There’s a great turn from Sammy Davis Jr (Ocean’s Eleven, 1960) as a snake-hipped hippie preacher, his appearance somewhat out of place though offering contemporary comment, Oscar taking Charity to this literally underground service because he belongs to a Church-of-the-Month Club.

There’s a goodly number of laughs courtesy of the original Neil Simon book for the musical and the meet-cute of the couple trapped in an elevator is very funny.

John McMartin, in a rare movie leading role, is good as the hapless romantic, Ricardo Montalban (Sol Madrid, 1968) as his opposite, and there’s sterling support from Stubby Kaye (Cat Ballou, 1965), Barbara Bouchet (In Harm’s Way, 1965) and Chita Rivera in her debut.

It was probably too much to ask that this hit the ground running, what with Hollywood in financial meltdown in part as a result of budgetary excesses like this (it cost $10 million), a movie that never quite extended a grip on the roadshow audiences necessary to turn it into a hit, a star lacking an exceptional voice, and a storyline that appeared to alienate musical lovers. Most people who viewed it on initial general release saw a heavily truncated version.

It stands up much better today, mostly thanks to Fosse’s direction, but also due to the sleazy background, and it has to be said, setting aside any vocal deficiencies, this is one of Shirley MacLaine’s best performances.

Of course, I saw it at its best, on the big screen at the Widescreen Weekend in Bradford, so I might be slightly biased, but it does have genuine vigor and a refreshing originality.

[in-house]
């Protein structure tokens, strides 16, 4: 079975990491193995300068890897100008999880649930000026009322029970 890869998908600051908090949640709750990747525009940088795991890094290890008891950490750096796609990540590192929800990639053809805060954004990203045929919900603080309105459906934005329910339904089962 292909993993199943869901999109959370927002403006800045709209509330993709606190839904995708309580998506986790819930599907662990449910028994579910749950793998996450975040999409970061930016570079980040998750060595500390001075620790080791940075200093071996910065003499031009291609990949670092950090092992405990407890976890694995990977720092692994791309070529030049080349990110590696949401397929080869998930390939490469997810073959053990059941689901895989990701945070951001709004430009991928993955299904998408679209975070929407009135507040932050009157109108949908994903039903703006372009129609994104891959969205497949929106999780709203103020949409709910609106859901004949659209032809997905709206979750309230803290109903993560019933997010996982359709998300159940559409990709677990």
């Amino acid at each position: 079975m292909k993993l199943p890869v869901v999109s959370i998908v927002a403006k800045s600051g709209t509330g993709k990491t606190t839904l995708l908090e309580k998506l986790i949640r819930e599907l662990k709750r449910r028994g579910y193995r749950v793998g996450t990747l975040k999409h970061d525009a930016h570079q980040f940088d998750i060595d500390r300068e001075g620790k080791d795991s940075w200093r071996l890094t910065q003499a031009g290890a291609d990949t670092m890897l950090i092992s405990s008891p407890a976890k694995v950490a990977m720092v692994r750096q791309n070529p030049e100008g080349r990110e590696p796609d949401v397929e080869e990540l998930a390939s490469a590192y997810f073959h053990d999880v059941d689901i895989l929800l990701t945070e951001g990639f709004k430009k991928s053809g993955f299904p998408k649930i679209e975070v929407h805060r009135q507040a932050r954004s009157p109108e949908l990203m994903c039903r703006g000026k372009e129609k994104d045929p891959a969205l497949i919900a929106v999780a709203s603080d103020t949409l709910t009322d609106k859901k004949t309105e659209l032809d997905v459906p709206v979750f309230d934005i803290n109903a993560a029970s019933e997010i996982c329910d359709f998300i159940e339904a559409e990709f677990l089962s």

The Way West (1967) ****

How this crispy-told beautifully-mounted character-driven western ever languished among the also-rans is beyond me. I suspect the specter of John Ford hung heavily over it in the eyes of critics at the time but it more correctly belongs to the cycle of Cecil B. DeMille westerns that told stories with a true historical bent. Often detrimentally compared to How the West Was Won (1963), which told a similar tale of endeavor, this movie deliberately lacks that movie’s inflated drama in which every incident was built up, not least influenced by the need for Cinerama effect, rather than seeking an authentic truth.

Plainly put, the difference is here there are no charges, no races, no fording of rivers in the wrong places. Native Americans are treated with respect. Above all, an epic crossing of the continent with fully-loaded wagons is necessarily going to be slow, risk avoided at all costs, and yet this is not without incident or character arc. In fact, the script is terrific, not just dialogue that rings true, but among the elements brought into play are male rivalry, clash with authority, guilt, young love, revenge, vision, justice, America in embryo. That the movie maintains a stately pace, no fistfights descending into brawls, and a shock ending indicate a director in charge of his material.